Life Beyond Reed (continued)

Photo by Carlos Quinteros

Angie Wang ’08

Cartoonist, Illustrator, Animator

Angie Wang is an in-demand cartoonist and editorial illustrator. Her day job is working for the animated series Steven Universe on the Cartoon Network in Los Angeles.

Born in Shanghai, Wang grew up in California, where she got hooked on Japanese manga and anime, still a major influence on her work, along with the Pre-Raphaelites and art nouveau.

After graduating from Reed, she decided to try making a living as an artist. One of her first jobs was an assignment for the New Yorker: “That’s when I realized I could make a living.”

Thesis: The Brave and the Boldface: A Study of Prosody in Comic Books. Adviser: Prof. Stephen Hibbard [linguistics]

You majored in linguistics and never took an art class . . . Why? To be honest, I wanted to pick a major that wouldn’t make my parents mad, that would bridge humanities and the sciences. I really loved linguistics. As far as art goes, I’m 100% self-taught.

Was it a struggle to get started? I damaged my wrist typing my senior thesis. The only thing I could do to earn money was draw because it didn’t aggravate my injury. So I researched how to become an illustrator. I drew a massive amount, and I started making connections. It was hard, but I had faith that this path would pan out. I did some work for Dark Horse about a year after graduation. The New Yorker was a game changer.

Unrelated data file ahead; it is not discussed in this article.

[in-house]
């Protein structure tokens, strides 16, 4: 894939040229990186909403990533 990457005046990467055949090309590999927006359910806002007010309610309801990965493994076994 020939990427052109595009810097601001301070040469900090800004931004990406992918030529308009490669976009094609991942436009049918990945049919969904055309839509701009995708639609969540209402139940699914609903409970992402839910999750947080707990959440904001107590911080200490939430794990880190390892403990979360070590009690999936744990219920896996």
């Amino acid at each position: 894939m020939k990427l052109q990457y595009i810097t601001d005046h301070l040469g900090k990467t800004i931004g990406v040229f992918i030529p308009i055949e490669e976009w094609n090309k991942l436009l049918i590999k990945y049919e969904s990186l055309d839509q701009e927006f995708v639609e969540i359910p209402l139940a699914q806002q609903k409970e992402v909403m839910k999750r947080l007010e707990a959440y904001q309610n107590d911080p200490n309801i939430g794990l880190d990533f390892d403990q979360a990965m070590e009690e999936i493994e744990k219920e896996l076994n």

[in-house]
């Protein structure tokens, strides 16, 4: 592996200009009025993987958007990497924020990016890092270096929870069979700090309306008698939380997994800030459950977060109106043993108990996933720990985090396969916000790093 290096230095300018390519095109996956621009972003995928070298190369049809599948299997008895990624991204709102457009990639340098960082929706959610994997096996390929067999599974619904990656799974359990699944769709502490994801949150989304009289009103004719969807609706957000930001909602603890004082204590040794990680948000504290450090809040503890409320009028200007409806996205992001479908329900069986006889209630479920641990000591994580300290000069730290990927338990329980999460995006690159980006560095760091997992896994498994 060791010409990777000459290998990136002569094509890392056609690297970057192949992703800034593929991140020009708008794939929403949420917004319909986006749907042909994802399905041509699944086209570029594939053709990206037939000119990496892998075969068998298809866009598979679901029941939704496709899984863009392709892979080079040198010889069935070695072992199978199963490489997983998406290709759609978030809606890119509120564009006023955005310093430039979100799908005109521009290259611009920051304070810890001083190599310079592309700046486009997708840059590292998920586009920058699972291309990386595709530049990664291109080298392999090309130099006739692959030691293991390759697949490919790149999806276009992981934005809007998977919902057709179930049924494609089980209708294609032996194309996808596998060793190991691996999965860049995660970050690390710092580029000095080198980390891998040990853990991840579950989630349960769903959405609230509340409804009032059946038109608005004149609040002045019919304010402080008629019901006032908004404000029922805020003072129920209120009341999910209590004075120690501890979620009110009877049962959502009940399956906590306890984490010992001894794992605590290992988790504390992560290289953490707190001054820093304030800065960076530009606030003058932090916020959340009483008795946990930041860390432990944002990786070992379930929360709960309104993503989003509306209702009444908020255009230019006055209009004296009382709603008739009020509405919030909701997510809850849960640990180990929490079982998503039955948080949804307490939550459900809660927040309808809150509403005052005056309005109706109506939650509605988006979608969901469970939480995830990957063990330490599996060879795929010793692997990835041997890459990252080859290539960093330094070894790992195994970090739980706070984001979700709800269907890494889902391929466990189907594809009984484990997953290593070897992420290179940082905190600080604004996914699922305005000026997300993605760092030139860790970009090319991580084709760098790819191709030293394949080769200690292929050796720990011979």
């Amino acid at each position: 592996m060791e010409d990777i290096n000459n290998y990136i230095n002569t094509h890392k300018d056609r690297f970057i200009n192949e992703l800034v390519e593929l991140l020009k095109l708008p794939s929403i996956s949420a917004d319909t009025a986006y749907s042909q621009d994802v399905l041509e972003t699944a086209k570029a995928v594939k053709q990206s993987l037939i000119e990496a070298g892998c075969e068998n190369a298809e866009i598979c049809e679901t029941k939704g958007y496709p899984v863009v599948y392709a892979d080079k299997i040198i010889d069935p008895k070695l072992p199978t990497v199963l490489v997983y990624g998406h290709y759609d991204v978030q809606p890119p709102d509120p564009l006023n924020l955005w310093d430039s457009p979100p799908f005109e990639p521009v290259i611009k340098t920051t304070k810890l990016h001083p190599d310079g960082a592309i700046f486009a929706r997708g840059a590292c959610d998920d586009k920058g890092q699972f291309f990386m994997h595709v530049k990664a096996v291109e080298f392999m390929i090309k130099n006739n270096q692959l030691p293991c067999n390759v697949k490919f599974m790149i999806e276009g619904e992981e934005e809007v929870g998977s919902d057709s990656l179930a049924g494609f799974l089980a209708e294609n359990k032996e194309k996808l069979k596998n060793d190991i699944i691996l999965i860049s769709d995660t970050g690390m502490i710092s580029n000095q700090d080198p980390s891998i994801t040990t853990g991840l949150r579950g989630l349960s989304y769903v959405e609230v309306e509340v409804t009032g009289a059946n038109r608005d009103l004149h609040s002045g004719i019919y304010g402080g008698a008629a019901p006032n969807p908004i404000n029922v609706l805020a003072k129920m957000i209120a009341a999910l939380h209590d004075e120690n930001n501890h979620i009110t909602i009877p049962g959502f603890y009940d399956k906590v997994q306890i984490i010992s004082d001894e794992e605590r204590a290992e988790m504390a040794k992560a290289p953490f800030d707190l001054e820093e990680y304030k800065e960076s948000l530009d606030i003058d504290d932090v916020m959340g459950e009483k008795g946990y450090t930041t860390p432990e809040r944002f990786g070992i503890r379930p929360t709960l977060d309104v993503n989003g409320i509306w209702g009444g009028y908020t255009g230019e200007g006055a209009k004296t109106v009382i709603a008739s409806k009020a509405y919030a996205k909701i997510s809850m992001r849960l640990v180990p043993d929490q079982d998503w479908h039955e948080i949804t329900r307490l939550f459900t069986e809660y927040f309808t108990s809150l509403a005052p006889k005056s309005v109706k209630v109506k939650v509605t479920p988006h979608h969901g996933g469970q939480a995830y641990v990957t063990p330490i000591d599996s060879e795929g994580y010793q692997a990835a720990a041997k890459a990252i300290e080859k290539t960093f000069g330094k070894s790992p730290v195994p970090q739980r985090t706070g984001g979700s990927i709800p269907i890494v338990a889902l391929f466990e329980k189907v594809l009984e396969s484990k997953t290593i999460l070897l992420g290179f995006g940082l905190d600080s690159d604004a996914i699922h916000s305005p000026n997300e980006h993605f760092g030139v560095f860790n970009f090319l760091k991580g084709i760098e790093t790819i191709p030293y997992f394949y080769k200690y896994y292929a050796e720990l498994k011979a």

How would you describe your style? That’s a complicated question. I have alter egos with very different styles. I’m often hired for jobs that require a certain elegance . . . I do a lot of dancers. Also work that carries some emotion, particularly melancholy or mystery. So elegant and moody.

Do you get artist’s block? Not too much. I have a complicated relationship with people who say they’re artists but they don’t draw, or say they’re a writer but don’t write. I believe the more you work at your art, the better you get.

Do you go to the big comics conventions? Oh, yeah. That’s how you network. I just cofounded a one-day festival for independent comics called Comic Arts LA. We’re making it an annual event . . . I’m really interested in encouraging the idea that the making of art is for everybody.

What’s the coolest thing to happen to you at a convention? At LA Zine Fest, I was at a table drawing a picture of a woman with really tall hair, and this guy came up and asked me, “Can I buy this from you?” I said he could just have it, but he said he should give me something in trade. So he started drawing Marge Simpson. I was like, “Who is this drawing me Simpsons fan art?” Then he signed it at the bottom: Matt Groening.